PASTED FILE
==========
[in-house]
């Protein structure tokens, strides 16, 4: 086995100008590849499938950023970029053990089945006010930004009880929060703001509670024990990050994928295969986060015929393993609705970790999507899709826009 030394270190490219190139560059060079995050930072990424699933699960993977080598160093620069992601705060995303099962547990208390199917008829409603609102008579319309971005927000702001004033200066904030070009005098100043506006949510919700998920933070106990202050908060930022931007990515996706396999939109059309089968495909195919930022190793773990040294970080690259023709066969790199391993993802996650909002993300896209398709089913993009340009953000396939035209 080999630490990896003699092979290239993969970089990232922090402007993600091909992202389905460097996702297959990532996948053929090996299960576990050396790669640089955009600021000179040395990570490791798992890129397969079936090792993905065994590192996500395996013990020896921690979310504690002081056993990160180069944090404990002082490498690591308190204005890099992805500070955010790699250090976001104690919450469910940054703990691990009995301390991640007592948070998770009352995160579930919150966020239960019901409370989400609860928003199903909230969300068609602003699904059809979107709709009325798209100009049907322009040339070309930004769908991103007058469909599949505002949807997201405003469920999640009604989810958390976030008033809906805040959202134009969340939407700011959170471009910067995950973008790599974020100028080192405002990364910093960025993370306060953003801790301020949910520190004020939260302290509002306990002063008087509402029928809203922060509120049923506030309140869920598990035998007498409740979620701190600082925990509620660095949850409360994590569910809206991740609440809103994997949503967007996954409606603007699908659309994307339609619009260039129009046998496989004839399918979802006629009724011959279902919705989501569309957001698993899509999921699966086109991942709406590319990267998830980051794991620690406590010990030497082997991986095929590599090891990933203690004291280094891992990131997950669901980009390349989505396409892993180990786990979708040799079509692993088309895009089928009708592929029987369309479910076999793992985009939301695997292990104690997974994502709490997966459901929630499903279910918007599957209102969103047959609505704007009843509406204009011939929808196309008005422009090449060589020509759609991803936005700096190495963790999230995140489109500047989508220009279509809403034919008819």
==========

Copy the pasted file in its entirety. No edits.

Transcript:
[in-house]
């Protein structure tokens, strides 16, 4: 086995100008590849499938950023970029053990089945006010930004009880929060703001509670024990990050994928295969986060015929393993609705970790999507899709826009 030394270190490219190139560059060079995050930072990424699933699960993977080598160093620069992601705060995303099962547990208390199917008829409603609102008579319309971005927000702001004033200066904030070009005098100043506006949510919700998920933070106990202050908060930022931007990515996706396999939109059309089968495909195919930022190793773990040294970080690259023709066969790199391993993802996650909002993300896209398709089913993009340009953000396939035209 080999630490990896003699092979290239993969970089990232922090402007993600091909992202389905460097996702297959990532996948053929090996299960576990050396790669640089955009600021000179040395990570490791798992890129397969079936090792993905065994590192996500395996013990020896921690979310504690002081056993990160180069944090404990002082490498690591308190204005890099992805500070955010790699250090976001104690919450469910940054703990691990009995301390991640007592948070998770009352995160579930919150966020239960019901409370989400609860928003199903909230969300068609602003699904059809979107709709009325798209100009049907322009040339070309930004769908991103007058469909599949505002949807997201405003469920999640009604989810958390976030008033809906805040959202134009969340939407700011959170471009910067995950973008790599974020100028080192405002990364910093960025993370306060953003801790301020949910520190004020939260302290509002306990002063008087509402029928809203922060509120049923506030309140869920598990035998007498409740979620701190600082925990509620660095949850409360994590569910809206991740609440809103994997949503967007996954409606603007699908659309994307339609619009260039129009046998496989004839399918979802006629009724011959279902919705989501569309957001698993899509999921699966086109991942709406590319990267998830980051794991620690406590010990030497082997991986095929590599090891990933203690004291280094891992990131997950669901980009390349989505396409892993180990786990979708040799079509692993088309895009089928009708592929029987369309479910076999793992985009939301695997292990104690997974994502709490997966459901929630499903279910918007599957209102969103047959609505704007009843509406204009011939929808196309008005422009090449060589020509759609991803936005700096190495963790999230995140489109500047989508220009279509809403034919008819």